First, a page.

Specialized founder Mike Sinyard apologises to Cafe Roubaix owner in person

In a Facebook post this morning, Cafe Roubaix owner Dan Richter wrote:


Mike Sinyard of Specialized came up for breakfast and to talk and apologize in person. Mike was truly sorry for the way things worked out, and wanted to resolve the issue face to face. All has been resolved.

Thank you to the cycling world for your support!

Click here to see a video of Sinyard’s apology.

Froome: spat with Wiggins is over

Reigning Tour de France champion Chris Froome is keen to end speculation about the fractious relationship he shares with last year’s Tour winner and teammate Brad Wiggins.

Tour de France  2012 stage - 17

“Brad and I have just been on a training camp together in Mallorca and we’ve had a talk about things,” said Froome.

“It was very constructive and we are in a good place now. It was important we did that and it was important for the team, too. To be honest we should have done it a very long time ago, just to clear the air, but we are on good terms now.”

The rift between Froome and Wiggins seemingly started at the 2012 Tour when Froome outrode his team leader Wiggins in attempting to win a mountaintop stage.

“The incident in 2012 was at the root of it all,” said Froome. “I’m not sure it was that big a problem but it was all played out so much in the media, it was allowed to escalate.”

After receiving his knighthood this week, Wiggins said he would happily play a support role for Froome in next year’s Tour de France.

Click here to read more at Cycling News.

Promo and route videos for the Dubai Tour

Yesterday we shared some info about the inaugural Dubai Tour which will be held in February next year. Today we’ve got a couple of videos to give you a bit more information what the race will be like.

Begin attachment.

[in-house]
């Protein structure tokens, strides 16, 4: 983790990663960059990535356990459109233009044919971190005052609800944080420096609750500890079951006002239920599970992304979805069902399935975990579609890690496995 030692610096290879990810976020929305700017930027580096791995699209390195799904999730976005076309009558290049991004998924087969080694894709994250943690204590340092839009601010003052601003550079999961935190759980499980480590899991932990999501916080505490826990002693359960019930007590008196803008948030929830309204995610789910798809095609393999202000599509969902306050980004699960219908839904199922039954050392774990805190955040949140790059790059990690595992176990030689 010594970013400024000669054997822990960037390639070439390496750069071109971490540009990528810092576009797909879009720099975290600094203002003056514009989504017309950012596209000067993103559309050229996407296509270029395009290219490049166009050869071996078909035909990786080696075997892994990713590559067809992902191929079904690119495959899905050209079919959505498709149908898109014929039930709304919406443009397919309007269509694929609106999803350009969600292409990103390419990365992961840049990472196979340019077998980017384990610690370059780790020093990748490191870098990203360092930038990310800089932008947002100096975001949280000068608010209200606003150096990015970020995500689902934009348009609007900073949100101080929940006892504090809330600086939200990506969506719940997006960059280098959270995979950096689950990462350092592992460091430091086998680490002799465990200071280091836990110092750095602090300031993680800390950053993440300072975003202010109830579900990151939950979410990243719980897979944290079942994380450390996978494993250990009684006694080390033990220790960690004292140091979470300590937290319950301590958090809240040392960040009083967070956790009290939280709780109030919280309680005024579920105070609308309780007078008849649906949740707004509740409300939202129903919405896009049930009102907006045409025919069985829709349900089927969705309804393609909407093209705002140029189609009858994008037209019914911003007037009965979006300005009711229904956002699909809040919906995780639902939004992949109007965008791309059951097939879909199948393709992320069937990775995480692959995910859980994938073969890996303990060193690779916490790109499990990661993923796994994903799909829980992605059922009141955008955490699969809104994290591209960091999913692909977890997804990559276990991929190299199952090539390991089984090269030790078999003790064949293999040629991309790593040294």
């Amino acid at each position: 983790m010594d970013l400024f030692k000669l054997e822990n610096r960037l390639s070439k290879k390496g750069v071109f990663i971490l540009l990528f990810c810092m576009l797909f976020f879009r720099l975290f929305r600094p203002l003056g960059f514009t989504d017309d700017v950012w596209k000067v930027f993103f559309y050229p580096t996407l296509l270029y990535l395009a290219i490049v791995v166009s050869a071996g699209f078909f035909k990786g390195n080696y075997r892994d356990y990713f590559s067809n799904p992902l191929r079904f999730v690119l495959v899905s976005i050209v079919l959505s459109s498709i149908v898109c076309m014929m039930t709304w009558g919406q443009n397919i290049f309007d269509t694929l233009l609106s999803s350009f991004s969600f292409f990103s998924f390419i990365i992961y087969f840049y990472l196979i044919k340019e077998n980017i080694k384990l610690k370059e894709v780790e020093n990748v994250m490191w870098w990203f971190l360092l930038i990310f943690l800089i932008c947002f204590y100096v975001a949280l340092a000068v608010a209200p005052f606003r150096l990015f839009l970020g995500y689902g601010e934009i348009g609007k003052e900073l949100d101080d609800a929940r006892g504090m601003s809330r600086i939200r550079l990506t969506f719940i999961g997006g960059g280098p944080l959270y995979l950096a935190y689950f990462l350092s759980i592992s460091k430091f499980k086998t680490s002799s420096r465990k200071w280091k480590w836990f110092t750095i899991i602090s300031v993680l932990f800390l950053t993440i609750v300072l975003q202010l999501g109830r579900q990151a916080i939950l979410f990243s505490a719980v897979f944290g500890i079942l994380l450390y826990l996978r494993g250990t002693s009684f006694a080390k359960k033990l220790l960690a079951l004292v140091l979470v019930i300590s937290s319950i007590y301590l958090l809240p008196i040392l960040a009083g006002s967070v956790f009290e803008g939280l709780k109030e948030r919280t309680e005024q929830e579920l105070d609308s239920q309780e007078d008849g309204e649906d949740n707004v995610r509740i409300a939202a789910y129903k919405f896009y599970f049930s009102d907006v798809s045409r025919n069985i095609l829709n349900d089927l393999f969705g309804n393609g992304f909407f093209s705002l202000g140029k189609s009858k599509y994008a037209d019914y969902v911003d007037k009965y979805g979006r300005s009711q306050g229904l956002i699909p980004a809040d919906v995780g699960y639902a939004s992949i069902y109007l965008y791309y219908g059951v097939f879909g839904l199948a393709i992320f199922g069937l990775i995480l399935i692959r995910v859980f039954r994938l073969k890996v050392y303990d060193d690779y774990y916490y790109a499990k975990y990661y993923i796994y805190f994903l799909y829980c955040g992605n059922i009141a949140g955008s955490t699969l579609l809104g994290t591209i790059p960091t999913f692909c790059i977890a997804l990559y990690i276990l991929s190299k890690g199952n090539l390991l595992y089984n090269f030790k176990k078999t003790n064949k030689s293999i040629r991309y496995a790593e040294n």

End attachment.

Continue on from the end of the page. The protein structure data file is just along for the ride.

Here’s the enjoyably over-the-top official race promo:

And here’s a video showing where each of the four stages will be held, accompanied by an epic backing track:

Click here to read more at road.cc.

Interview with Will Walker

Former national road race champion and WorldTour rider Will Walker recently signed a deal with the Azerbaijani-registered Synergy Baku Continental squad after a stint with Drapac here in Australia.

Will Walker in his Rabobank days, alongside fellow former national champion Robbie McEwen.

Will Walker in his Rabobank days, alongside fellow former national champion Robbie McEwen.

Now, in a sit-down interview with VeloNation’s Shane Stokes, Walker talks about the health issues that affected the earlier parts of his career, why he made the move to Synergy Baku and what the season ahead has in store.

Here’s an excerpt, in which Walker talks about his first season at Rabobank:

“I think in those days some teams would tend to throw you in the deep end. I did two Grand Tours by the time I was 21 and that was pretty much it. My body just didn’t go any more…I just couldn’t push. I had the heart problem, I had mononucleosis, I had Bell’s Palsy. I was pretty much just a wasted man at 21.”

Click here to read the full interview at VeloNation.

Tygart shuts the door on Armstrong

USADA CEO Travis Tygart has said that he has closed the door on any chance Lance Armstrong had of co-operating with the organisation and thereby, potentially, having his life ban reduced.

Tour de France 2005 - 8e etappe